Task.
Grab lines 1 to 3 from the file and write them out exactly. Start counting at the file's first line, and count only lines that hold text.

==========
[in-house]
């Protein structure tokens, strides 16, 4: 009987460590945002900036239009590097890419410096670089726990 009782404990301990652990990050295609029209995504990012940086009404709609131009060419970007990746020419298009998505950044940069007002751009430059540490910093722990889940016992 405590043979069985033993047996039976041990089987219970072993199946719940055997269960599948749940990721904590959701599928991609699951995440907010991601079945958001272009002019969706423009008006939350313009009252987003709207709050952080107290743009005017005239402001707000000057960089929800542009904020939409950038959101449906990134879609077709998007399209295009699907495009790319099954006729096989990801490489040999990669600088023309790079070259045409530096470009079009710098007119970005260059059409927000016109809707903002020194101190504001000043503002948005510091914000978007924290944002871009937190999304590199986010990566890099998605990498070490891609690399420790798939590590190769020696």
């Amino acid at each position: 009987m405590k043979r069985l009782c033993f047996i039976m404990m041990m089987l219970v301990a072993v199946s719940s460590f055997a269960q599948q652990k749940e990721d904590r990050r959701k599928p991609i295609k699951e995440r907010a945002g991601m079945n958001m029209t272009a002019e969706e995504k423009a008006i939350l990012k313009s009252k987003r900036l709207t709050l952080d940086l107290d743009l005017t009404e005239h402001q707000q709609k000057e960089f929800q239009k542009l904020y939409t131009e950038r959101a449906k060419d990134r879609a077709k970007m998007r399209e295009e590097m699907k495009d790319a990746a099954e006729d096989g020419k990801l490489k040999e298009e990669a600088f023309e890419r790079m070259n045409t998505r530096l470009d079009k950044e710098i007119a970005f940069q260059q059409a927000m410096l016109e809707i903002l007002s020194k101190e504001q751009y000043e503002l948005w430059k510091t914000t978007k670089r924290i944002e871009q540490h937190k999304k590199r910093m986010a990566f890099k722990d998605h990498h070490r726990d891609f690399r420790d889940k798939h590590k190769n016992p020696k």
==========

[in-house]
């Protein structure tokens, strides 16, 4: 009987460590945002900036239009590097890419410096670089726990 009782404990301990652990990050295609029209995504990012940086009404709609131009060419970007990746020419298009998505950044940069007002751009430059540490910093722990889940016992 405590043979069985033993047996039976041990089987219970072993199946719940055997269960599948749940990721904590959701599928991609699951995440907010991601079945958001272009002019969706423009008006939350313009009252987003709207709050952080107290743009005017005239402001707000000057960089929800542009904020939409950038959101449906990134879609077709998007399209295009699907495009790319099954006729096989990801490489040999990669600088023309790079070259045409530096470009079009710098007119970005260059059409927000016109809707903002020194101190504001000043503002948005510091914000978007924290944002871009937190999304590199986010990566890099998605990498070490891609690399420790798939590590190769020696």
């Amino acid at each position: 009987m405590k043979r069985l009782c033993f047996i039976m404990m041990m089987l219970v301990a072993v199946s719940s460590f055997a269960q599948q652990k749940e990721d904590r990050r959701k599928p991609i295609k699951e995440r907010a945002g991601m079945n958001m029209t272009a002019e969706e995504k423009a008006i939350l990012k313009s009252k987003r900036l709207t709050l952080d940086l107290d743009l005017t009404e005239h402001q707000q709609k000057e960089f929800q239009k542009l904020y939409t131009e950038r959101a449906k060419d990134r879609a077709k970007m998007r399209e295009e590097m699907k495009d790319a990746a099954e006729d096989g020419k990801l490489k040999e298009e990669a600088f023309e890419r790079m070259n045409t998505r530096l470009d079009k950044e710098i007119a970005f940069q260059q059409a927000m410096l016109e809707i903002l007002s020194k101190e504001q751009y000043e503002l948005w430059k510091t914000t978007k670089r924290i944002e871009q540490h937190k999304k590199r910093m986010a990566f890099k722990d998605h990498h070490r726990d891609f690399r420790d889940k798939h590590k190769n016992p020696k």